Officials have done nothing as waste problems have got worse

PUBLISHED : Wednesday, 08 January, 2014, 5:33am
UPDATED : Wednesday, 08 January, 2014, 5:33am

The mainland is undertaking a major debate and urgent measures to meet the obvious need to move to a sustainable, low-carbon, environmental or bio-economy to save the country's ecosystem.

The rapid implementation of pervasive measures and targets is required for such a successful transformation. China is simultaneously engaged in the largest urbanisation and social movement in the planet's history. Sustained and co-ordinated commitments of intelligent thought, planning and resources are required.

By contrast in Hong Kong, thinking, measures and resources to address the same environment and ecosystem issues are almost non-existent.

While Beijing strives for major advances in terms of innovation and rapid changes in its environment and society, Hong Kong falls further and further behind.

Instead of smart city policies, unhealthy city policies predominate.

The fundamental duty of any government is to protect the well-being and safety of its society and people.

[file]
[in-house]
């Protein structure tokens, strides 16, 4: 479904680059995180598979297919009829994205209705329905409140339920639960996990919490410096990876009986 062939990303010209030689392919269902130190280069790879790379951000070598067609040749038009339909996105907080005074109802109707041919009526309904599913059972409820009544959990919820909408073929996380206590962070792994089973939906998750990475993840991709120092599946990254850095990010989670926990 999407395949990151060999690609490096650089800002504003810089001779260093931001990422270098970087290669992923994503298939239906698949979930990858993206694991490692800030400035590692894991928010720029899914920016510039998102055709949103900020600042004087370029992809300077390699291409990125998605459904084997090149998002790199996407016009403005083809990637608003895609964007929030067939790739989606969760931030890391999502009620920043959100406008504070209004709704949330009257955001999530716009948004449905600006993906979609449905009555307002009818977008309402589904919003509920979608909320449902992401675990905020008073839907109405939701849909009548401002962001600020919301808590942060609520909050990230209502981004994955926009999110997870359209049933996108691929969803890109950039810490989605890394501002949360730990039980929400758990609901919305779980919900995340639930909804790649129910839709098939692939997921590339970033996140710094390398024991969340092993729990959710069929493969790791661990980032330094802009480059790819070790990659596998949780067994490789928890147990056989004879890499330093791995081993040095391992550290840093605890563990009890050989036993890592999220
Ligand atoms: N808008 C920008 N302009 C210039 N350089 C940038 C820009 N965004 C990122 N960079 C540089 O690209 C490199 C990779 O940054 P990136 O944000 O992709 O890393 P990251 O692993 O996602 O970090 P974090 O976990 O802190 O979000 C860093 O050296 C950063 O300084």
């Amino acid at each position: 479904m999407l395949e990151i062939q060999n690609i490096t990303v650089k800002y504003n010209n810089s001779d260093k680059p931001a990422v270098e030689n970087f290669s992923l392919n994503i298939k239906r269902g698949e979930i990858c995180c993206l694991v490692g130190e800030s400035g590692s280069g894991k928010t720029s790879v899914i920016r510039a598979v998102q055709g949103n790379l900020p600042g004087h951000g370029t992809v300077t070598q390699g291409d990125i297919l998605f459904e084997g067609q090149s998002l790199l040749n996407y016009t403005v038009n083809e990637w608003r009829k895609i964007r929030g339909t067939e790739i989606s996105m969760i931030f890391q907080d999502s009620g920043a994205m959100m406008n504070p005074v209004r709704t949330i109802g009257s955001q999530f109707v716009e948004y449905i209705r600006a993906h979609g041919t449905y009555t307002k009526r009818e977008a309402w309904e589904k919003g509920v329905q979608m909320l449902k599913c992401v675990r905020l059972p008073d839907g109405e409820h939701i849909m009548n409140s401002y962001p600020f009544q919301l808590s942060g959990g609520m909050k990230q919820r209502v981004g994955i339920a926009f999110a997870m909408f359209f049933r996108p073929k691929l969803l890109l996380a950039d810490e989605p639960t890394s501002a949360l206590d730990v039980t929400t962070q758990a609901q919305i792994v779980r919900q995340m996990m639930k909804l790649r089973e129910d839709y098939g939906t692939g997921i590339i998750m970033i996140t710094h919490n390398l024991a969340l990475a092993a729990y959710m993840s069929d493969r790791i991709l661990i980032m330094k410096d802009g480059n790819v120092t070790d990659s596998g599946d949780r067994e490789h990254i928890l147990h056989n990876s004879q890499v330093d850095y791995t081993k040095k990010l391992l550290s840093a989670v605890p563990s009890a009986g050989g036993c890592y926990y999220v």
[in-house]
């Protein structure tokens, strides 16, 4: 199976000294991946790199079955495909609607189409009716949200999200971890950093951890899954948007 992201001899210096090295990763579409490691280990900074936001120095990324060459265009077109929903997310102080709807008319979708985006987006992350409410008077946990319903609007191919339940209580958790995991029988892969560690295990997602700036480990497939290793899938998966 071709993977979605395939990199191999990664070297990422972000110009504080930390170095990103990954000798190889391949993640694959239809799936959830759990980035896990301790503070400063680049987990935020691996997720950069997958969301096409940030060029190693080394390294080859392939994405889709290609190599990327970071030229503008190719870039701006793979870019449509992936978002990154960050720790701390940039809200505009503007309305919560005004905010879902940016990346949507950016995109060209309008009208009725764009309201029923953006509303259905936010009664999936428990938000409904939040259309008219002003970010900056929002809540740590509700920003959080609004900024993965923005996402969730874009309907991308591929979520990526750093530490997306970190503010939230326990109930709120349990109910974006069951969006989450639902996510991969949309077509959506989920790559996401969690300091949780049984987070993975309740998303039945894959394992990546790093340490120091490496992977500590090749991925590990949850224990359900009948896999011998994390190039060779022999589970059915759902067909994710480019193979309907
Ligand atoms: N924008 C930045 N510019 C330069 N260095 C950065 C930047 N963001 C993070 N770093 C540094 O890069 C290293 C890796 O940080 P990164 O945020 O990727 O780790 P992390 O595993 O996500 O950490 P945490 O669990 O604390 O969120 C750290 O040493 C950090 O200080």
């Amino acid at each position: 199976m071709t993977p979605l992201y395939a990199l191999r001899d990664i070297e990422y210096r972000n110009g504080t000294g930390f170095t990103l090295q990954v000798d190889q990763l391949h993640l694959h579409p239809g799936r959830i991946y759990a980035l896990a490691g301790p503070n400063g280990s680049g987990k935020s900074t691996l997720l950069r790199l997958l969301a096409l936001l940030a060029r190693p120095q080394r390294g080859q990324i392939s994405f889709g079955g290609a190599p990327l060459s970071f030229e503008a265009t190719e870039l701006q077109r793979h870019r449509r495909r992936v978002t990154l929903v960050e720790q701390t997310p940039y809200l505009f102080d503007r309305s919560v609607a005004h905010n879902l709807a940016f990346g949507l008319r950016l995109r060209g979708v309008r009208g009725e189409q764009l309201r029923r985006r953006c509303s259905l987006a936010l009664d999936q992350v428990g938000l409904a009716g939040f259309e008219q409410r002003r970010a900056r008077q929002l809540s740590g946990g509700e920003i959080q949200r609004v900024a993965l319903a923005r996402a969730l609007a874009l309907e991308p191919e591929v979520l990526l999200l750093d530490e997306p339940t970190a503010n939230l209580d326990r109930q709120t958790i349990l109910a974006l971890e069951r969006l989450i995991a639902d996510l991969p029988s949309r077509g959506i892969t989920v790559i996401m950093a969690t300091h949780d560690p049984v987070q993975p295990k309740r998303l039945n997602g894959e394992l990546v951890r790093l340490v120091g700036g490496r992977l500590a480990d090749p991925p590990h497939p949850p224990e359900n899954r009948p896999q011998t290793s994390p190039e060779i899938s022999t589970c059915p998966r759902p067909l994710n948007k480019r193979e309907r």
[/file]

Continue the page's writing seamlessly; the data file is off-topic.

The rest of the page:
Last year, Professor Anthony Hedley of the University of Hong Kong stated that, "in Hong Kong, we are being disastrously poisoned on a daily basis". The government is manifestly failing in this duty of care.

The chief executive's policy is for sustained development for continued prosperity, despite the obvious collapse of the ecosystem from unsustainable development.

Systemic wilful and bizarre failures and omissions to address comprehensive waste treatment are a perfect example. Since July 1, 1997, the government has had an abysmal record, leaving it at the bottom of the global waste treatment table.

The recent waste blueprint ["Blueprint for Sustainable Use of Resources 2013-2022"] lacks any vision and imagination. It is too little, too late and is manifestly wrong.

Why has there been such a long period of inaction in Hong Kong on this issue? There has been a lack of radical thinking and informed debate.

Because nothing was done over this extended period, we now have the administration saying it has no alternatives. It says it must go ahead with costly and urgent extensions to our landfills and construct a super incinerator.

We have to wake up and realise that, through these policies, the government is deceiving the people of Hong Kong.

P. Reid, Lantau